Rounding Third: Forget-Me-Not is more than a flower

Of all the things I’ve lost I miss my mind the most. I wish that old cliche were not so appropriate.

I don’t know who said that first, but he or she was a perceptive genius, and definitely over sixty – the age when chronic forgetfulness moves in permanently.

What are you saying to yourself? “I’m only 50 and I forget something every day?” Lucky you. You have been blessed with early onset CRS … Can’t Remember Stuff. I’m sorry for you, but I can’t help. And there is more bad news about this insidious disease: there’s no cure. It gets worse. Once you start losing your keys, your phone, your glasses, you will continue to lose your keys, phones, and glasses.

And yes, CRS is progressive, it gets worse every year. I now write notes to myself about everything: “Go to bank. Pick up prescription. Make cookies for meeting.” Then I write myself a post-it and stick it on the inside of the front door that says: “Take Note”

The only good prognosis for CRS is that it’s not fatal – unless you forget a parking brake or that you are on the top step of a ladder. This disease does require constant vigilance.

In the years since my diagnosis of the dread CRS, I’ve learned that I often repeat the same stupidities. Even some of the bitterest lessons, the ones that end in “How could I have been so dumb?” – get repeated.

Many years ago, I put some water on the stove to cook some pasta for a summer salad. While waiting for it to boil, I headed into our home office to check my email. Not only did I read all the mail, I answered some of it at length. An hour or so later, I heard a loud snap. Hmmmm. What’s that? And as I stood up, I smelled the acrid odor of … HEAT.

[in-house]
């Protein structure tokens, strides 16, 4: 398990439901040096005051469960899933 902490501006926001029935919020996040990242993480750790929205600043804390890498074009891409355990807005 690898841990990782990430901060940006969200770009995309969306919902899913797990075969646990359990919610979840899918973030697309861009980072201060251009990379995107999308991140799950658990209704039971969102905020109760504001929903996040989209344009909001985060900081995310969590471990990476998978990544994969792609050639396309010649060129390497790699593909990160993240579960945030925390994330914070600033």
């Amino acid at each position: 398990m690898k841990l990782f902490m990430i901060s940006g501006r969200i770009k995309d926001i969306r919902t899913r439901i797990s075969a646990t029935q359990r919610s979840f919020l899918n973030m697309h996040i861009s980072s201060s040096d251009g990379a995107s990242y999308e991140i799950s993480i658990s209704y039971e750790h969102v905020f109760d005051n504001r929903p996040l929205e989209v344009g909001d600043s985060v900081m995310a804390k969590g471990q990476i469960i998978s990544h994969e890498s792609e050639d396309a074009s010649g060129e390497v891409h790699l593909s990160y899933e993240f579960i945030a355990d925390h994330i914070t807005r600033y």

OH NO!! I forgot the pan of water. Completely. Running into the kitchen, I saw that the body of the stainless steel, copper-bottomed pan was discolored – red to be exact. The smart thing would have been to turn off the electric heat on the glass top stove. Or maybe I could have simply slid it off the burner. But no, I think I was worried about damaging the stove. So naturally, I picked up the super-heated pan and turned toward the sink. It was so hot, in fact, that as I moved it, the bottom of the pan dropped out and a dozen blobs of molten steel hit the floor, each of them bursting into flame. The splashes that fell looked like mercury as they skittered across the floor leaving black scorched trails on my new laminate tile. I guess the snap I heard was the bottom of the pan saying goodbye to the top.

I was fortunate that my reaction time was decent and none of those molten blobs hit my legs or feet. I was also fortunate to have a good insurance company.

Did I ever forget another pan on the stove? Well, not that pan. And probably not for at least a year. But since then I’ve burned up a copper tea kettle, a small fry pan and a large pan of hard boiled eggs. I think that last one resulted in the neighborhood suspecting we had opened a chemistry lab.

Back in my 40s, I forgot a dinner party invitation one night (there’s that early-onset of the disease again) and have managed to forget a few luncheons in the decades since. Although one noontime meal was a bad slip. I didn’t forget to go – I forgot I was hosting lunch, realizing my mistake only when the doorbell rang and the front porch was full of hungry people. Oops.

These days I trust my brain to my cellphone, backed up by my computer calendar. It’s like wearing a belt and suspenders, I can’t take chances. If an event makes it into my electronic calendar, it’s probably going to happen. I do have to remember to check it before bed so I know what time the first meeting or appointment is.

However, ownership of a cellphone does not guarantee that the symptoms of CRS disease are completely obliterated. Take yesterday: I woke up knowing about my mid-morning appointment. I drove to the dentist’s office and parked. Before I got out of the car, I decided to double check that my appointment was indeed 10:30 a.m. It was. For my haircut. I managed to speed the nearby beauty shop just in time.

In my next life I want to be born with an on-time, organized mind that never forgets where I’m supposed to be – and when. With my wallet. My keys. And my cellphone… that I found by calling it from the house phone. Again.


Marcy O’Brien can be reached at Moby.32@hotmail.com.


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